The Water Resources Center Archives is exhibiting new photos by Sally Mack (UCB Staff) from the Guadalcanal Village wetlands restoration site near Vallejo CA. An opening reception will be held Thursday, September 6 from 5:00-7:00 pm in 410 O'Brien Hall.
The photos in the exhibit were taken at a 53-acre wetlands mitigation site owned by CalTrans, developed by a consortium of federal and state resource agencies, located on Mare Island (near Vallejo, CA) along the Napa River. Within a few years it is slated to become part of the San Pablo Bay National Wildlife Refuge. Until it is incorporated into the NWR system, Guadalcanal Village is not open to the public; however, CalTrans and the NWR manager graciously permitted Sally to photograph there.
» Photographer's website
The California Colloquium on Water presents
Confluence, Confusion, or Catastrophe:
Prospects for Ending the Delta Stalemate
Director of Restoration Programs, Natural Heritage Institute
Tuesday, September 11
5:30pm - 7:00pm
Room 112 Wurster Hall
(Near the corner of Bancroft and College - please note the room change)
Meet the speaker, 5:15pm - 5:30pm.
Summary of lecture:
The Sacramento-San Joaquin Delta - the source water for more than 20 million people and habitat for several endangered species- is the geographic center of a decades long-debate on how best to share water between northern and southern California. For years, the Delta debate has deadlocked on the amount of water the state and federal water projects divert out of the Bay-Delta ecosystem, but recent reports and crises have refocused the debate on a larger set of issues including levee fragility, climate change, flood plain development, upstream diversions, and new strategies for diverting water out of the Delta. Dividing up the Delta?s water is only part of the problem. Delta stakeholders now realize they must also figure out how to restore habitats, sustain fragile levees, protect farmland, and clean-up polluted run-off. The Governor has convened several forums including Delta Vision and the Bay Delta Conservation Plan to develop a comprehensive plan for the Delta. Although promising, these efforts must first overcome the scientific uncertainty, interest group intransigence, and lack of political leadership that doomed previous efforts. John Cain will describe the new and newly recycled proposals for re-plumbing and restoring the Bay-Delta watershed that have emerged from these forums, and discuss the enormous political, technical, and economic challenges toward breaking the stalemate that has characterized the Delta debate for the last two decades.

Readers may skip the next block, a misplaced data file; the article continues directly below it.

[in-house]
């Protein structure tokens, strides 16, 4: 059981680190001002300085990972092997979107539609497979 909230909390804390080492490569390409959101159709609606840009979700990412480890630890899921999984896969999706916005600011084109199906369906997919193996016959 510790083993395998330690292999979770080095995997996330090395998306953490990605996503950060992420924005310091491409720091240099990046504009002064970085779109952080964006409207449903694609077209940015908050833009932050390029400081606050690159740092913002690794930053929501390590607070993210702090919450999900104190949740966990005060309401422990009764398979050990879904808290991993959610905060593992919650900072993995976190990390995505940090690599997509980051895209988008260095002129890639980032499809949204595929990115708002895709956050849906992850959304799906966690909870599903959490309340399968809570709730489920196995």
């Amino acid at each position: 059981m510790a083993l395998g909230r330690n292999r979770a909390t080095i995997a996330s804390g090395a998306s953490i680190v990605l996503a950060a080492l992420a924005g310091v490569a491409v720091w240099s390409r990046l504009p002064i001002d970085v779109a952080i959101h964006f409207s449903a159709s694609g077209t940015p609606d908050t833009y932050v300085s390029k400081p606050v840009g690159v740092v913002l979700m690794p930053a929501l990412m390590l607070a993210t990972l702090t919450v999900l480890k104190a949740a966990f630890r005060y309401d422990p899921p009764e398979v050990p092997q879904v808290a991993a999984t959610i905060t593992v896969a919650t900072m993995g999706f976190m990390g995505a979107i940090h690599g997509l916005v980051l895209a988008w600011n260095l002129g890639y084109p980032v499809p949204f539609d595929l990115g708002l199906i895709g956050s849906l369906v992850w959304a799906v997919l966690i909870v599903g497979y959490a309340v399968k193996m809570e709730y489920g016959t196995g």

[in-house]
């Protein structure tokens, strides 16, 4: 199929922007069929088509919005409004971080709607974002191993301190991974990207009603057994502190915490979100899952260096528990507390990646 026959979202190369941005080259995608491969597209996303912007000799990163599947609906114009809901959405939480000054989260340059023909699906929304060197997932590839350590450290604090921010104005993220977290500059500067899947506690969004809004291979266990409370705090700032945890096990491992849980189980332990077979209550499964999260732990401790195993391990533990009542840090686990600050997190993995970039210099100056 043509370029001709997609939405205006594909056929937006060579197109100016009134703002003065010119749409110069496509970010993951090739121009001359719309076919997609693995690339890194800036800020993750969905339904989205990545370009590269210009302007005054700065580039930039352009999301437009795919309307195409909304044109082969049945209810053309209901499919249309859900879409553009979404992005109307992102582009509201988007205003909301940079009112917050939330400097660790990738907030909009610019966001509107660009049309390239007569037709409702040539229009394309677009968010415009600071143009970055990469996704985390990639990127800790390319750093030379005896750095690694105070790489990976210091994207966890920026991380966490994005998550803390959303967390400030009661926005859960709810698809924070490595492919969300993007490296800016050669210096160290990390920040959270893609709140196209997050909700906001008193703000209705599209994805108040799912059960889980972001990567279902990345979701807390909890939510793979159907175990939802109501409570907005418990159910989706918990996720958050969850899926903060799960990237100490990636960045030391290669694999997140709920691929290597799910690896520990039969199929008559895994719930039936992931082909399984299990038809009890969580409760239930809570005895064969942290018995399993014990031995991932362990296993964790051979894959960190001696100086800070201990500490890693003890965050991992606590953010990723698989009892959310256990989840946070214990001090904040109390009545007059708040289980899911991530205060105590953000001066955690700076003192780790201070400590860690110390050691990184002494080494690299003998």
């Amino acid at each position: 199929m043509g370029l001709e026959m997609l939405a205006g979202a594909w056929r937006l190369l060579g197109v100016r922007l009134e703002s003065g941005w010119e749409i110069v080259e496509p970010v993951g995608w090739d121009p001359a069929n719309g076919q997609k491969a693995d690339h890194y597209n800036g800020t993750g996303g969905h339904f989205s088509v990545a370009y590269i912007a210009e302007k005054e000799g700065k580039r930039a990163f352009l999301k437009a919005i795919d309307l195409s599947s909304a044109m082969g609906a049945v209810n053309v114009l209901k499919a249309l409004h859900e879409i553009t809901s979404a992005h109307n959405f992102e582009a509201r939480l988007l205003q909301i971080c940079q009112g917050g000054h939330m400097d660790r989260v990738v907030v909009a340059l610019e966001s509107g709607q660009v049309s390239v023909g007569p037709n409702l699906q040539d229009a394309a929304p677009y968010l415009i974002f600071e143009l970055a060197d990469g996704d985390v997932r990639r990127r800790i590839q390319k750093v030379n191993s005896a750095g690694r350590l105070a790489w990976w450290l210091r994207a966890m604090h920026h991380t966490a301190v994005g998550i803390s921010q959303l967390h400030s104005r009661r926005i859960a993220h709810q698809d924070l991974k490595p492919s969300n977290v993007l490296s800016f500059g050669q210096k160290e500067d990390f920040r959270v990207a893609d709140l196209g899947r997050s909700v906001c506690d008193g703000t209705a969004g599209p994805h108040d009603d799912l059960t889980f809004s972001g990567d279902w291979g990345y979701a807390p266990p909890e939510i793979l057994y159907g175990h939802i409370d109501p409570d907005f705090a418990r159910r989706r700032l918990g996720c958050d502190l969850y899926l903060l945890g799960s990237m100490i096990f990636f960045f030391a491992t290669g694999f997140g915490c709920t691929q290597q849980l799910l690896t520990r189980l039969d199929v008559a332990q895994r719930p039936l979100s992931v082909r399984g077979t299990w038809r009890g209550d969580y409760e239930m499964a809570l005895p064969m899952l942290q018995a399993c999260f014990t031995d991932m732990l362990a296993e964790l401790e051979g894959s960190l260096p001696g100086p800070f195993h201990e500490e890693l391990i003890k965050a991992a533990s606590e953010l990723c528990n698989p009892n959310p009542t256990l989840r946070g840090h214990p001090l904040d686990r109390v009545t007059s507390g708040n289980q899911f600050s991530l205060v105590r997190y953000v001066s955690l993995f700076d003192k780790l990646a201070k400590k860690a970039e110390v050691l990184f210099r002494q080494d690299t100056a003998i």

For more information, contact the Water Resources Center Archives at (510) 642-2666 or email@example.com, or check out the Colloquium web site:
From August 16 through September 30, 2007, the Law Library and the Robbins Collection are displaying highlights from their collections in an exhibit entitled "Milestones in Legal Culture and Traditions." The exhibit features rare and modern works in civil law and common law, world legal cultures, international and comparative law, and religious law, reflecting the depth and diversity of the two collections. It is located in the Law Library lobby and is open to the public during normal library hours.
» Selections from the exhibit
» Law Library hours
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Hosted by Robert Hass and university librarian Thomas Leonard, the kickoff of this popular series features distinguished faculty and staff from a wide range of disciplines introducing and reading a favorite poem. This year?s participants: Aftab Ahmad (South & Southeast Asian Studies), Ben Braun (Men?s Basketball), Janet Broughton (Dean of Letters & Science, Philosophy), Jennifer Dorner (Library), E. Bond Francisco (Physical Plant), Cecil Giscombe (English), Lucia Jacobs (Psychology), Kathleen McCarthy (Classics and Comparative Literature), Paul Parish (Faculty Club), Kay Richards (East Asian Languages and Cultures, Center for Korean Studies). This event takes place at noon on Thursday, September 6, in the Morrison Library.
» Series details
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